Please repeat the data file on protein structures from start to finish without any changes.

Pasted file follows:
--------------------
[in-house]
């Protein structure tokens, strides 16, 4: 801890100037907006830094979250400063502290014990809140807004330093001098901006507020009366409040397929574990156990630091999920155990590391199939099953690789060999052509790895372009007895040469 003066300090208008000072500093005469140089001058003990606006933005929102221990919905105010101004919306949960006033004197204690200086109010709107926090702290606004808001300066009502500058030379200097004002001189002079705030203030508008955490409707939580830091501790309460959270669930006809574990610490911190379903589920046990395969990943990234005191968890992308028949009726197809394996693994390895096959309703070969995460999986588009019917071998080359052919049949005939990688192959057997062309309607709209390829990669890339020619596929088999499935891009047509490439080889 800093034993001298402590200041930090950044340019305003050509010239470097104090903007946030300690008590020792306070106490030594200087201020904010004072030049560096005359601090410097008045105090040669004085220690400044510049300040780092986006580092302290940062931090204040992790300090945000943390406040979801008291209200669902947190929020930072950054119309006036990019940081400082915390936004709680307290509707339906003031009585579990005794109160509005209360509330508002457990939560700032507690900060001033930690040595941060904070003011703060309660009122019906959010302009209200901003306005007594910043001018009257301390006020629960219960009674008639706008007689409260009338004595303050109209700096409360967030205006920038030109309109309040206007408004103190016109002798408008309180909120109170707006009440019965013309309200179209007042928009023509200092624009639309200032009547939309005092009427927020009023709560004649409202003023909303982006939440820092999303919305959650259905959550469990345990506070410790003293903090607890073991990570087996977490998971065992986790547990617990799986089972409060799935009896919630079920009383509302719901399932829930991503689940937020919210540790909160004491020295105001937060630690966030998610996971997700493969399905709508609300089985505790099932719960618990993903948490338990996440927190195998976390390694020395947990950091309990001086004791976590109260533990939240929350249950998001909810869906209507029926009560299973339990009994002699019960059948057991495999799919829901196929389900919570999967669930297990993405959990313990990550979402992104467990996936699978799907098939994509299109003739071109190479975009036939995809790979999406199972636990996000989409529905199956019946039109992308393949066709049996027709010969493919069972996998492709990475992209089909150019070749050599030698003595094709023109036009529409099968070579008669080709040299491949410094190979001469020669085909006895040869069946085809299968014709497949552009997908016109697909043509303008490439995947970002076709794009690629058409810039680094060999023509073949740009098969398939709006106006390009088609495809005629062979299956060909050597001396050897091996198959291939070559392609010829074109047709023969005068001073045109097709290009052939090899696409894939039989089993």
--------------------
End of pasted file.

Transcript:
[in-house]
């Protein structure tokens, strides 16, 4: 801890100037907006830094979250400063502290014990809140807004330093001098901006507020009366409040397929574990156990630091999920155990590391199939099953690789060999052509790895372009007895040469 003066300090208008000072500093005469140089001058003990606006933005929102221990919905105010101004919306949960006033004197204690200086109010709107926090702290606004808001300066009502500058030379200097004002001189002079705030203030508008955490409707939580830091501790309460959270669930006809574990610490911190379903589920046990395969990943990234005191968890992308028949009726197809394996693994390895096959309703070969995460999986588009019917071998080359052919049949005939990688192959057997062309309607709209390829990669890339020619596929088999499935891009047509490439080889 800093034993001298402590200041930090950044340019305003050509010239470097104090903007946030300690008590020792306070106490030594200087201020904010004072030049560096005359601090410097008045105090040669004085220690400044510049300040780092986006580092302290940062931090204040992790300090945000943390406040979801008291209200669902947190929020930072950054119309006036990019940081400082915390936004709680307290509707339906003031009585579990005794109160509005209360509330508002457990939560700032507690900060001033930690040595941060904070003011703060309660009122019906959010302009209200901003306005007594910043001018009257301390006020629960219960009674008639706008007689409260009338004595303050109209700096409360967030205006920038030109309109309040206007408004103190016109002798408008309180909120109170707006009440019965013309309200179209007042928009023509200092624009639309200032009547939309005092009427927020009023709560004649409202003023909303982006939440820092999303919305959650259905959550469990345990506070410790003293903090607890073991990570087996977490998971065992986790547990617990799986089972409060799935009896919630079920009383509302719901399932829930991503689940937020919210540790909160004491020295105001937060630690966030998610996971997700493969399905709508609300089985505790099932719960618990993903948490338990996440927190195998976390390694020395947990950091309990001086004791976590109260533990939240929350249950998001909810869906209507029926009560299973339990009994002699019960059948057991495999799919829901196929389900919570999967669930297990993405959990313990990550979402992104467990996936699978799907098939994509299109003739071109190479975009036939995809790979999406199972636990996000989409529905199956019946039109992308393949066709049996027709010969493919069972996998492709990475992209089909150019070749050599030698003595094709023109036009529409099968070579008669080709040299491949410094190979001469020669085909006895040869069946085809299968014709497949552009997908016109697909043509303008490439995947970002076709794009690629058409810039680094060999023509073949740009098969398939709006106006390009088609495809005629062979299956060909050597001396050897091996198959291939070559392609010829074109047709023969005068001073045109097709290009052939090899696409894939039989089993």